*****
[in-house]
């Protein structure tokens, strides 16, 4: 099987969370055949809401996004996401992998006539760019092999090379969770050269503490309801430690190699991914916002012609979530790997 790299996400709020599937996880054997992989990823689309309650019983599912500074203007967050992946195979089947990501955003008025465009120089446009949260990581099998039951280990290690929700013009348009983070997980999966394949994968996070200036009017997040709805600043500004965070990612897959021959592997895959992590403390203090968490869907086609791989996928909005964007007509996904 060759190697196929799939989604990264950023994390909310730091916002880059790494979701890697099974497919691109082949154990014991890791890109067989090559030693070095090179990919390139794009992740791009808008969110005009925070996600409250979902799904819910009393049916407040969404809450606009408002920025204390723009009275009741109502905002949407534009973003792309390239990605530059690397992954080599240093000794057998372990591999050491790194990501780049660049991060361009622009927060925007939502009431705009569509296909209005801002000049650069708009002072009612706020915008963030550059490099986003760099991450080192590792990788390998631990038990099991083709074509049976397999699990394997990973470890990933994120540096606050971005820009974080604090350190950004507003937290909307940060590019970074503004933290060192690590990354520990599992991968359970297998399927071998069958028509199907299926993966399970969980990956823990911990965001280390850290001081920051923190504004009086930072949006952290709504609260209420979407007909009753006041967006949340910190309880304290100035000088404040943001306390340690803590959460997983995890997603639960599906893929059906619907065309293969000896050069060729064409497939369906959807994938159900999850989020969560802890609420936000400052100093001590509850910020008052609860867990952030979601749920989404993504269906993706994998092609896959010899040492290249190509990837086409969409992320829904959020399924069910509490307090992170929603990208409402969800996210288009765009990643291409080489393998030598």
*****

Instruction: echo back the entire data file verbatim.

[in-house]
């Protein structure tokens, strides 16, 4: 099987969370055949809401996004996401992998006539760019092999090379969770050269503490309801430690190699991914916002012609979530790997 790299996400709020599937996880054997992989990823689309309650019983599912500074203007967050992946195979089947990501955003008025465009120089446009949260990581099998039951280990290690929700013009348009983070997980999966394949994968996070200036009017997040709805600043500004965070990612897959021959592997895959992590403390203090968490869907086609791989996928909005964007007509996904 060759190697196929799939989604990264950023994390909310730091916002880059790494979701890697099974497919691109082949154990014991890791890109067989090559030693070095090179990919390139794009992740791009808008969110005009925070996600409250979902799904819910009393049916407040969404809450606009408002920025204390723009009275009741109502905002949407534009973003792309390239990605530059690397992954080599240093000794057998372990591999050491790194990501780049660049991060361009622009927060925007939502009431705009569509296909209005801002000049650069708009002072009612706020915008963030550059490099986003760099991450080192590792990788390998631990038990099991083709074509049976397999699990394997990973470890990933994120540096606050971005820009974080604090350190950004507003937290909307940060590019970074503004933290060192690590990354520990599992991968359970297998399927071998069958028509199907299926993966399970969980990956823990911990965001280390850290001081920051923190504004009086930072949006952290709504609260209420979407007909009753006041967006949340910190309880304290100035000088404040943001306390340690803590959460997983995890997603639960599906893929059906619907065309293969000896050069060729064409497939369906959807994938159900999850989020969560802890609420936000400052100093001590509850910020008052609860867990952030979601749920989404993504269906993706994998092609896959010899040492290249190509990837086409969409992320829904959020399924069910509490307090992170929603990208409402969800996210288009765009990643291409080489393998030598």